They rolled her body into the chapel, her face exposed.
She looked relaxed, salt and pepper hair, such few wrinkles
I stood their with my daughter in my belly, my husband at my side,
In this town where I had gone to college, and lived for too long
where I had brought her to after her first stroke.
And I said good bye and we cried.I had the feeling of the three generations together, though my daughter would never meet her grandmother.
I still have her ashes. I also have some of the ashes of my brother and now my mother in law as well.
What to do with these fine grains of dust
the dust of what once was, the dust of the memories that drift by
They do not somehow offer enough to connect her to me and me to her
I do still feel so unable to go there; how do I get to those feelings? How do I create a container for them to be viewed?
Unable to walk into the loss of the mother and remembering her all the same
She gets up early, before me even, and I hear her stomping down the stairs
Stomping, stomping down
Stomping, stomping back up
How does a 6 year old make so much noise with her 43 pound body?
She is happy
She colors- diamonds, she calls backgrounds, she colors the man’s beard
I make coffee, sip it slowly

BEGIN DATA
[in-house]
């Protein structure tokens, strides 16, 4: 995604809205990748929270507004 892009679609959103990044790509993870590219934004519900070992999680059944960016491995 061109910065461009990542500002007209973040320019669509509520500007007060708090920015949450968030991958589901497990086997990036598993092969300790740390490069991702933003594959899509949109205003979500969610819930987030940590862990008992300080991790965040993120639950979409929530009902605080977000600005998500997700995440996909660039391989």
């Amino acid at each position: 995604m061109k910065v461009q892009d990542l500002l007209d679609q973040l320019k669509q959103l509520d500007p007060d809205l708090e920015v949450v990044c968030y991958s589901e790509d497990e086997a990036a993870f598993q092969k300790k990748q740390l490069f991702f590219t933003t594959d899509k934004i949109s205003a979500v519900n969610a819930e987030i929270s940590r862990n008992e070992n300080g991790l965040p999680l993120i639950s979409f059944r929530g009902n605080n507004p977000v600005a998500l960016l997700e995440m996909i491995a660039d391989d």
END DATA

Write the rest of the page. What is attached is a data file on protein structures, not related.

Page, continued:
Do some reading
She is the best kid in school
Kind, loving, caring, generous, helpful
She is sweet, fun, and beautiful with blonde hair and big blue eyes
She has a “boy”friend and a best friend
She can count to 200
She writes her own stories and makes her own books
And then it is yoga time
I pull out my mat
She joins me quietly
and we begin
We stretch up, side-side, backwards, forwards
I reposition her little awkward body
That is not yet graceful
We chant; I say:
Aum, Shanti, Aum
Aum, Shanti, Aum
I chant (Aum, Shanti, Shanti, Aum) she sings, I chant, she sings
And then we both sing
Asking for peace, love, ease.
She is 6 and she has school
She needs to eat, make lunch, get dressed, hygiene attended to
She is 6 and I give her some tools
I hope she will remember
Though we are still technically a few days away from the Fall Equinox, this weekend has felt like Fall in New England. The weather has been gorgeous with cold nights and mornings, warmer days, but a hint of crispness in the shade. We have had clear blue skies, puffy clouds, and the foliage is just beginning to hint at the promise of an extravagant color show to come. Yesterday I did a 6 mile run through the woods and the perfectness of the day filled me with joy, gratitude, and a glowing appreciation for this beautiful area of Western Maine. Apple picking and pumpkin hunting need to be added to our weekend agendas, and thoughts of the last fair of fair season in Maine (The Fryeburg Fair) bring about excitement to our young girls thoughts. They ask about rides, cider, donuts, and ice cream.
So, yes Fall means that there may be new temptations as sweets and sugar seem to continue to abound in the landscape of life. I have made it 5 weeks sugar-free, and a common question has been, so what has changed for you? As I have written about before, the changes have been subtle, and I have come now to appreciate these questions (mostly from yoginis) as a chance to really reflect on what the benefits have been.